“The tiger comes in at the end of the novel?” Thorn asked.

“Flora is fleeing the ghost-infested castle, but the villainous Lord Plum is enraged by her rejection of his unsavory advances—even though he has a wife in the attic—so he looses the half-starved, man-eating tiger he keeps in a cage in the castle courtyard.” Chuffy rattled off the plot without pausing for breath.

“What’s the heroic part?” Vander asked.

“Frederic sees his beloved about to be eaten by the tiger, so he hurtles into the courtyard to distract the beast, and as the animal is racing toward him, the man draws out a bow and arrow and shoots it dead. I tried to convince Mia that a pistol would do better, but she thinks arrows are more romantic.”

A moment of brief silence followed as Vander (and presumably Thorn) tried to imagine this singularly unlikely sequence of events.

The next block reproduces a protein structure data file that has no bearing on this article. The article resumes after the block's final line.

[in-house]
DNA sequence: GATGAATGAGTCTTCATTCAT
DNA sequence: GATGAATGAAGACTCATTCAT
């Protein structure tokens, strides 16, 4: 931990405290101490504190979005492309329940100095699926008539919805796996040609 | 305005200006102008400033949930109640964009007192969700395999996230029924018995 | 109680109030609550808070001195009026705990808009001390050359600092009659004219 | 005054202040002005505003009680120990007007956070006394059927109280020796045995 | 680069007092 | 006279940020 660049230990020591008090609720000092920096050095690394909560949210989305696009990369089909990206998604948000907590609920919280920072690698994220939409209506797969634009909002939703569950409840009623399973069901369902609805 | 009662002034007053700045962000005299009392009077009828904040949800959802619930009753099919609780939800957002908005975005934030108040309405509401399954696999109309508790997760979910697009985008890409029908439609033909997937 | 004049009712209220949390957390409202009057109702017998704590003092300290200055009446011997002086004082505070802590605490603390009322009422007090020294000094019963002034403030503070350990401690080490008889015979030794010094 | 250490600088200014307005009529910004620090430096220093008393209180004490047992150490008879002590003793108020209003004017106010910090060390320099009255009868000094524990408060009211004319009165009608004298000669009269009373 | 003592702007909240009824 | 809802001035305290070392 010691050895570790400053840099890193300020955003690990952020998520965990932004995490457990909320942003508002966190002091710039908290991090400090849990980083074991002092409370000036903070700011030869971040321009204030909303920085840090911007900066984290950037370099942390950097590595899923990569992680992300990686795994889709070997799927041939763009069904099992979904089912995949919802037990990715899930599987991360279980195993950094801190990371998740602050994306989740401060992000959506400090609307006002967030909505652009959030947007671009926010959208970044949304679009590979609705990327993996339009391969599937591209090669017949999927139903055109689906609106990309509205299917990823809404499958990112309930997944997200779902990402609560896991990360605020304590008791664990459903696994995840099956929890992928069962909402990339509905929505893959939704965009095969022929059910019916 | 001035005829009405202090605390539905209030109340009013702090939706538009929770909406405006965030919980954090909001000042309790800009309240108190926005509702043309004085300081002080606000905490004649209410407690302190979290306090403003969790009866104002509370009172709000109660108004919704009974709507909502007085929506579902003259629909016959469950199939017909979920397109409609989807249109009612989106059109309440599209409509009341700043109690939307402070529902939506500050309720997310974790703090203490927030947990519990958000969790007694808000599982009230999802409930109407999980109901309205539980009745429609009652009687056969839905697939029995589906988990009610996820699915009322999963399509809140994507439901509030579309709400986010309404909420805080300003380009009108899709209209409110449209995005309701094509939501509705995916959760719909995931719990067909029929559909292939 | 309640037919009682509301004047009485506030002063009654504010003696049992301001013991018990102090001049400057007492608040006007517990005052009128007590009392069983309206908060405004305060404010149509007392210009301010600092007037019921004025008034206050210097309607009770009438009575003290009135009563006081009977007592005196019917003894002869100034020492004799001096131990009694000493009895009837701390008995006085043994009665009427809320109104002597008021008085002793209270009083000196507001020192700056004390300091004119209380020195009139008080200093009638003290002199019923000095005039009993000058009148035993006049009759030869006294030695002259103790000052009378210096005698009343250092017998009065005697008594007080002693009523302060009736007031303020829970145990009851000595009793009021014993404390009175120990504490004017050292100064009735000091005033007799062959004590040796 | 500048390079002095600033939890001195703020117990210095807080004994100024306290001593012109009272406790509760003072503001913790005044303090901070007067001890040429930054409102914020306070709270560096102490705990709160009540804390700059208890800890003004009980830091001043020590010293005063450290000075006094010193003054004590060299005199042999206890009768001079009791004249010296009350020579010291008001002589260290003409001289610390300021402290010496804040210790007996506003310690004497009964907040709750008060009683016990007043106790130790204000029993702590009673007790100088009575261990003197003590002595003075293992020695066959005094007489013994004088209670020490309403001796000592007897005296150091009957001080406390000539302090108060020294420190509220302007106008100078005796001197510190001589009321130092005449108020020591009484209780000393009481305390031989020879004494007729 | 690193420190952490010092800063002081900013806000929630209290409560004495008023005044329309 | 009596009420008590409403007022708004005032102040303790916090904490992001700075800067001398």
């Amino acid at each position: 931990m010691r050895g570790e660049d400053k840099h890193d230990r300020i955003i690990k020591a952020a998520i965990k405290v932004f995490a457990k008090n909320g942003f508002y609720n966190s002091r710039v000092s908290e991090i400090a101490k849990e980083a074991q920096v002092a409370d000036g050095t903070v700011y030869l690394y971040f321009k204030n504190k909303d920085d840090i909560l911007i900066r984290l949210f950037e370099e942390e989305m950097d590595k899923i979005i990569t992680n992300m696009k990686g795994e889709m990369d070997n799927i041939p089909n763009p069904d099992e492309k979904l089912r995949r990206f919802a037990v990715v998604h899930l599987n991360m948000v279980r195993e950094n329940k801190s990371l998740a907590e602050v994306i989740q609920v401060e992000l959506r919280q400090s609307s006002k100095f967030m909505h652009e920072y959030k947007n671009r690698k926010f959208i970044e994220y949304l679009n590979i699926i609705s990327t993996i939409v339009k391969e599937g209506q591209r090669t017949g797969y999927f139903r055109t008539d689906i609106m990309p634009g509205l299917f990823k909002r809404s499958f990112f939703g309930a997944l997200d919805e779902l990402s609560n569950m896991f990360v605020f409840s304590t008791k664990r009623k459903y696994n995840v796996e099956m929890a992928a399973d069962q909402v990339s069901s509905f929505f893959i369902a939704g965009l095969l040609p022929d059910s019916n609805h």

Chuffy added defensively, “It sounds a bit melodramatic, but that’s because the two of you don’t understand the genre. I assure you that readers all over the kingdom will be shivering with terror during that scene.”

“Unfortunately, there’s a scarcity of tigers in Berkshire,” Thorn said, “so Vander can’t reproduce that thrilling denouement.”

“In one of Mia’s most popular books, Esmeralda, the villain leaps from a stallion onto the heroine’s moving carriage, which ends up in the river,” Chuffy said, looking more alert. “The hero—that would be you, Vander—dives into the black and icy waters in order to recover the heroine, reaching her at the very instant she starts to drown.”

“Ridiculous,” Vander said impatiently, coming to his feet.

“Write your own ending, Nevvy!” Chuffy exclaimed. He thrust out a trembling but declamatory hand. “‘The Duke, the Duchess, and the Orphan’! To be sold in fine leather with a gold-stamped binding.”

“I think you should memorize some poetry,” Thorn said, ignoring Chuffy. “Try for someone less quoted than John Donne and you might even be able to pass it off as your own.”

“Can you really see me falling on my knees and reciting a poem?”

Thorn and Chuffy looked at him, and Vander knew exactly what they saw: a burly man with no resemblance to a duke. At best his smile was wolfish; at worst it was downright menacing.

He had never read a Lucibella novel, but he had spent years listening to Chuffy recite breathless summaries of the plots of his favorite books. An idea began to take shape.